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Sunday, April 2, 2023

DHS Releases First Ever Strategic Framework for Addressing Climate Change

In addition to extreme weather events, DHS warns that revisionist nations will seek to exploit climate change induced instability to erode the rules-based order that is central to the security and prosperity of the United States and its allies.

The U.S. Department of Homeland Security (DHS) released its first Strategic Framework for Addressing Climate Change to govern the Department’s efforts to combat the climate crisis.   

“From extreme weather events to record heat, the DHS workforce is on the front lines of the climate emergency every day,” said Secretary Alejandro N. Mayorkas.  “With the release of our new climate framework, we are building on our commitment to combat climate change by strategically leveraging relevant resources, authorities, and expertise to maximize sustainability and resilience.”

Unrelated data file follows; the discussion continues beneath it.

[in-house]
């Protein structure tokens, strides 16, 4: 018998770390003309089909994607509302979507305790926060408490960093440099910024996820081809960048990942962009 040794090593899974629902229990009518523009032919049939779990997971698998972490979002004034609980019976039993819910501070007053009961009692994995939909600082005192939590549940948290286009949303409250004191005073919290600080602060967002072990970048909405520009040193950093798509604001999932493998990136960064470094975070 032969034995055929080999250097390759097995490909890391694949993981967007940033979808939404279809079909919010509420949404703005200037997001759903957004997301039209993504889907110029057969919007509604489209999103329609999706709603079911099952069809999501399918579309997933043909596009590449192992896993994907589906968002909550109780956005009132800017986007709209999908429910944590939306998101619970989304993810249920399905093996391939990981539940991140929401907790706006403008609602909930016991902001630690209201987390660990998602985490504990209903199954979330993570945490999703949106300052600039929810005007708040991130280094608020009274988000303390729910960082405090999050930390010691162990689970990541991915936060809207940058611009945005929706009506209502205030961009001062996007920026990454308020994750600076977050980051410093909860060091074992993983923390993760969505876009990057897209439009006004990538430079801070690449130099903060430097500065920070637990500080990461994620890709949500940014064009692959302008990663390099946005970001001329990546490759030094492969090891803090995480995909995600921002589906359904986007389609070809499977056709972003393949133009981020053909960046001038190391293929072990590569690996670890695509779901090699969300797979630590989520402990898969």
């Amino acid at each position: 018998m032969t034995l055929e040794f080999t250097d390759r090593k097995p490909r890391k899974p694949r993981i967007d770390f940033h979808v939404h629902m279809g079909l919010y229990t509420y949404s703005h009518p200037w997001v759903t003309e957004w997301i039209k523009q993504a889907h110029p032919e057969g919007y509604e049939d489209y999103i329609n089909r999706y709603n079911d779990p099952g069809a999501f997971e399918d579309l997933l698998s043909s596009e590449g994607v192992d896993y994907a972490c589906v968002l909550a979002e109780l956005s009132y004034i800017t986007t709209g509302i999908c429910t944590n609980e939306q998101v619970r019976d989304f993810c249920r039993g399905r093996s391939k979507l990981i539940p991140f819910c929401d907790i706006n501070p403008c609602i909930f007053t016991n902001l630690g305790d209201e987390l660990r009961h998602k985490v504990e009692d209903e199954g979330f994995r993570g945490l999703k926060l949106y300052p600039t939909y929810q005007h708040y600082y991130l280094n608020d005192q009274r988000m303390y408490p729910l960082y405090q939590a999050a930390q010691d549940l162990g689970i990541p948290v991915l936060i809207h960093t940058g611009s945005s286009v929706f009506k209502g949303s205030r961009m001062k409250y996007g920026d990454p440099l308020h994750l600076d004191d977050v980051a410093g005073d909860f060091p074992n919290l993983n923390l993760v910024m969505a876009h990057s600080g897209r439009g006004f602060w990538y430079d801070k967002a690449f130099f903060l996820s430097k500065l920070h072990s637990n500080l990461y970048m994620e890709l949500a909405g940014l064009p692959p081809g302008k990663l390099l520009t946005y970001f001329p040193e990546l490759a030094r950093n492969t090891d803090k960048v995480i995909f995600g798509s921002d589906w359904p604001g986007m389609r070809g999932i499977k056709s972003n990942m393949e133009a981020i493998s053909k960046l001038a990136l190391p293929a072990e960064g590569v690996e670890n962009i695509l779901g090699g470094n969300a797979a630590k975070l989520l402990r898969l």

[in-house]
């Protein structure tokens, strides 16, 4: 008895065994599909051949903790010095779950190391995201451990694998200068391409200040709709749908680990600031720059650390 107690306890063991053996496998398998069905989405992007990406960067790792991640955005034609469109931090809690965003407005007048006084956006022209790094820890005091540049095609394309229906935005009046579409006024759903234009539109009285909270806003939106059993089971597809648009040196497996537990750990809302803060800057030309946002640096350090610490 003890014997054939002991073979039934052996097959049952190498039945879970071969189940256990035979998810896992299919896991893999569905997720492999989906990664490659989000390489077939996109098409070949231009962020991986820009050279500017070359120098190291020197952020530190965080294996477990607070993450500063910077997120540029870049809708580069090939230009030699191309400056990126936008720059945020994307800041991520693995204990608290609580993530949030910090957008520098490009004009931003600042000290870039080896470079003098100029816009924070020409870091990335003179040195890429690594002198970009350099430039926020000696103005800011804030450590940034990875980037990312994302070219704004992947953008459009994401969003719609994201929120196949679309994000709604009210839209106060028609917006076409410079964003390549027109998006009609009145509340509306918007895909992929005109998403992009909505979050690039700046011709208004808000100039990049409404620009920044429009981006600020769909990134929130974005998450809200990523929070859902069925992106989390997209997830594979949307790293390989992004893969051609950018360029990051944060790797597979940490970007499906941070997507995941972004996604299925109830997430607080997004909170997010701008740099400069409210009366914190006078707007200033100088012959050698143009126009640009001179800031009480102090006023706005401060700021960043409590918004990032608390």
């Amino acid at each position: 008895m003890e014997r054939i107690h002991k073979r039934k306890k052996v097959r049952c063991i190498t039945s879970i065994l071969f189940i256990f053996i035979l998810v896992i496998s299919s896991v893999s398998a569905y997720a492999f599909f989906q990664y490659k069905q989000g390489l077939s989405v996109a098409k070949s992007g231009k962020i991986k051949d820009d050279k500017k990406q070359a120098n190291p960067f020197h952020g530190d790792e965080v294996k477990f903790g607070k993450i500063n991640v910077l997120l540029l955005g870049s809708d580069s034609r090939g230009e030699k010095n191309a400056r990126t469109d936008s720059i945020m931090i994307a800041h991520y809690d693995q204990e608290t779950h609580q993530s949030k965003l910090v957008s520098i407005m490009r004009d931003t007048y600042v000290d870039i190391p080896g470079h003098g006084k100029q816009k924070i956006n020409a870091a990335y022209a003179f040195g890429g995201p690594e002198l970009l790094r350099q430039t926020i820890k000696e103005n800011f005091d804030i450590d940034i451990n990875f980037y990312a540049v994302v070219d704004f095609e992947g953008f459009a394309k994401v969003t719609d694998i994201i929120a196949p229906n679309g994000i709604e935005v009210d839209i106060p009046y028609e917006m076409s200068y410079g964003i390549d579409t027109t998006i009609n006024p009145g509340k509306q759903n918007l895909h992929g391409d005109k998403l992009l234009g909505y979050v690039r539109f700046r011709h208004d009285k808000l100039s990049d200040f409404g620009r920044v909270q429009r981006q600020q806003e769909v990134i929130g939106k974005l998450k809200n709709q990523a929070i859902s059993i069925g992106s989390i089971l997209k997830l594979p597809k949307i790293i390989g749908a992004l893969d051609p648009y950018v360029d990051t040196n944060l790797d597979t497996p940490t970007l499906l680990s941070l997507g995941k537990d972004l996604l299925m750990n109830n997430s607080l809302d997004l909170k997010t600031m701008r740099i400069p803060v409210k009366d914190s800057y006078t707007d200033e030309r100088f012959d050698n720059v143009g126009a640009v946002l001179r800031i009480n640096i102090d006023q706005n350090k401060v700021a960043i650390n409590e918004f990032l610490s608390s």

Rising temperatures cause devastating effects such as shrinking sea ice, rising sea levels, heatwaves, droughts, and ocean acidification that impact DHS missions. These trends are already resulting in record rain events and wildfires, as well as increases in the number of coastal storms and inland flooding. Even with timely action on climate change mitigation, the U.S. will continue to experience these impacts for decades to come. 

Climate change poses a direct threat to the U.S. in the form of increasingly severe and unpredictable natural disasters. Since 1980, there have been 298 “billion-dollar natural disasters,” such as hurricanes, floods, droughts, and wildfires in the United States, inflicting at least $1.97 trillion in damages. These severe weather and climate disasters have claimed 14,492 lives in the last four decades. The annual average for billion-dollar (adjusted for inflation) disasters from 1980 to 2020 was 7.1 events. The annual average between 2016 and 2020 was 16.2 events with more than a quarter of all “billion-dollar” disasters occurring in the last five years.